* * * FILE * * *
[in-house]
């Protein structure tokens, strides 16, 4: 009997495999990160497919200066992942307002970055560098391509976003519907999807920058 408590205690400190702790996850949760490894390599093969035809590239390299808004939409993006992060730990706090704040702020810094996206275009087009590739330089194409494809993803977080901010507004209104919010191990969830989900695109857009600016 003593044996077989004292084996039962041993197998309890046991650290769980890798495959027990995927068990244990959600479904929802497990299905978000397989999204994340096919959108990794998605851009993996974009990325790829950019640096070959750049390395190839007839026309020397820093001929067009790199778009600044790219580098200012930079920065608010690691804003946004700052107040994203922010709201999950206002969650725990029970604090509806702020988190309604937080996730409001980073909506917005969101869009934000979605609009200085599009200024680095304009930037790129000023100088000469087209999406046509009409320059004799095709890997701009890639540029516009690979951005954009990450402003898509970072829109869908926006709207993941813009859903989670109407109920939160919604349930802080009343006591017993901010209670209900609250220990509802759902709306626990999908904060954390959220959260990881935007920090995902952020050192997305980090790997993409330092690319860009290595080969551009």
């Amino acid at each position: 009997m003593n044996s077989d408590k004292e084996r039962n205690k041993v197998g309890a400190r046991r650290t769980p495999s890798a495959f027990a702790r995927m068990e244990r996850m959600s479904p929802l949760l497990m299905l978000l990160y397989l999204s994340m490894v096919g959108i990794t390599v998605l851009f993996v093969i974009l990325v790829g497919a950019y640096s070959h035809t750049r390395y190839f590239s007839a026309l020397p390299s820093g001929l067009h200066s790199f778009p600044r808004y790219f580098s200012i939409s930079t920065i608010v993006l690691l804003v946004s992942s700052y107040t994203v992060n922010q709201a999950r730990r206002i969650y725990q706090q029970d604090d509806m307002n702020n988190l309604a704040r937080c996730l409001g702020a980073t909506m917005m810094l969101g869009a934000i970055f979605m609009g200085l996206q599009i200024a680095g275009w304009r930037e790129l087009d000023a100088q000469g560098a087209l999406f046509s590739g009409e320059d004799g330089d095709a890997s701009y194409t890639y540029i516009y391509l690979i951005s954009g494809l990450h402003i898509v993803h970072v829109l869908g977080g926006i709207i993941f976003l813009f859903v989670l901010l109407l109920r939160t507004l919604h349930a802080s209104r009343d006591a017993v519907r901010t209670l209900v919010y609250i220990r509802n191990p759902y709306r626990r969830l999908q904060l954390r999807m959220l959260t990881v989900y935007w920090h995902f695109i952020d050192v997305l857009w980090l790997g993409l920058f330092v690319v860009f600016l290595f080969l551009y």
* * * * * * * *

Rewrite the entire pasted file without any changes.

[in-house]
């Protein structure tokens, strides 16, 4: 009997495999990160497919200066992942307002970055560098391509976003519907999807920058 408590205690400190702790996850949760490894390599093969035809590239390299808004939409993006992060730990706090704040702020810094996206275009087009590739330089194409494809993803977080901010507004209104919010191990969830989900695109857009600016 003593044996077989004292084996039962041993197998309890046991650290769980890798495959027990995927068990244990959600479904929802497990299905978000397989999204994340096919959108990794998605851009993996974009990325790829950019640096070959750049390395190839007839026309020397820093001929067009790199778009600044790219580098200012930079920065608010690691804003946004700052107040994203922010709201999950206002969650725990029970604090509806702020988190309604937080996730409001980073909506917005969101869009934000979605609009200085599009200024680095304009930037790129000023100088000469087209999406046509009409320059004799095709890997701009890639540029516009690979951005954009990450402003898509970072829109869908926006709207993941813009859903989670109407109920939160919604349930802080009343006591017993901010209670209900609250220990509802759902709306626990999908904060954390959220959260990881935007920090995902952020050192997305980090790997993409330092690319860009290595080969551009």
């Amino acid at each position: 009997m003593n044996s077989d408590k004292e084996r039962n205690k041993v197998g309890a400190r046991r650290t769980p495999s890798a495959f027990a702790r995927m068990e244990r996850m959600s479904p929802l949760l497990m299905l978000l990160y397989l999204s994340m490894v096919g959108i990794t390599v998605l851009f993996v093969i974009l990325v790829g497919a950019y640096s070959h035809t750049r390395y190839f590239s007839a026309l020397p390299s820093g001929l067009h200066s790199f778009p600044r808004y790219f580098s200012i939409s930079t920065i608010v993006l690691l804003v946004s992942s700052y107040t994203v992060n922010q709201a999950r730990r206002i969650y725990q706090q029970d604090d509806m307002n702020n988190l309604a704040r937080c996730l409001g702020a980073t909506m917005m810094l969101g869009a934000i970055f979605m609009g200085l996206q599009i200024a680095g275009w304009r930037e790129l087009d000023a100088q000469g560098a087209l999406f046509s590739g009409e320059d004799g330089d095709a890997s701009y194409t890639y540029i516009y391509l690979i951005s954009g494809l990450h402003i898509v993803h970072v829109l869908g977080g926006i709207i993941f976003l813009f859903v989670l901010l109407l109920r939160t507004l919604h349930a802080s209104r009343d006591a017993v519907r901010t209670l209900v919010y609250i220990r509802n191990p759902y709306r626990r969830l999908q904060l954390r999807m959220l959260t990881v989900y935007w920090h995902f695109i952020d050192v997305l857009w980090l790997g993409l920058f330092v690319v860009f600016l290595f080969l551009y």